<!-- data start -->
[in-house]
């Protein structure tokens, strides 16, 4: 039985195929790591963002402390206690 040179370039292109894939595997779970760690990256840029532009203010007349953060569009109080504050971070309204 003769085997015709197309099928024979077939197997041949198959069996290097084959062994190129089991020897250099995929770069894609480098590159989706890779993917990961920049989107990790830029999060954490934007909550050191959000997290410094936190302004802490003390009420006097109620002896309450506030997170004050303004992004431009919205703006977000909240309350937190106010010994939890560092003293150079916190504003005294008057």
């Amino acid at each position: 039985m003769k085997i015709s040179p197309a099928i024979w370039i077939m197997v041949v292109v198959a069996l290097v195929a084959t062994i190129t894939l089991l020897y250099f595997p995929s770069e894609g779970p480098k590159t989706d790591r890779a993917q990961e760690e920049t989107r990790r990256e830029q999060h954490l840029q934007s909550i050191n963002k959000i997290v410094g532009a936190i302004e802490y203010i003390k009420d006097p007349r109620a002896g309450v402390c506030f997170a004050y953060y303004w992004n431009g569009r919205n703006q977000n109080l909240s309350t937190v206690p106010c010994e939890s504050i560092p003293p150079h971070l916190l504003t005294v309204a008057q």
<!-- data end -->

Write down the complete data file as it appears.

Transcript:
[in-house]
């Protein structure tokens, strides 16, 4: 039985195929790591963002402390206690 040179370039292109894939595997779970760690990256840029532009203010007349953060569009109080504050971070309204 003769085997015709197309099928024979077939197997041949198959069996290097084959062994190129089991020897250099995929770069894609480098590159989706890779993917990961920049989107990790830029999060954490934007909550050191959000997290410094936190302004802490003390009420006097109620002896309450506030997170004050303004992004431009919205703006977000909240309350937190106010010994939890560092003293150079916190504003005294008057």
């Amino acid at each position: 039985m003769k085997i015709s040179p197309a099928i024979w370039i077939m197997v041949v292109v198959a069996l290097v195929a084959t062994i190129t894939l089991l020897y250099f595997p995929s770069e894609g779970p480098k590159t989706d790591r890779a993917q990961e760690e920049t989107r990790r990256e830029q999060h954490l840029q934007s909550i050191n963002k959000i997290v410094g532009a936190i302004e802490y203010i003390k009420d006097p007349r109620a002896g309450v402390c506030f997170a004050y953060y303004w992004n431009g569009r919205n703006q977000n109080l909240s309350t937190v206690p106010c010994e939890s504050i560092p003293p150079h971070l916190l504003t005294v309204a008057q």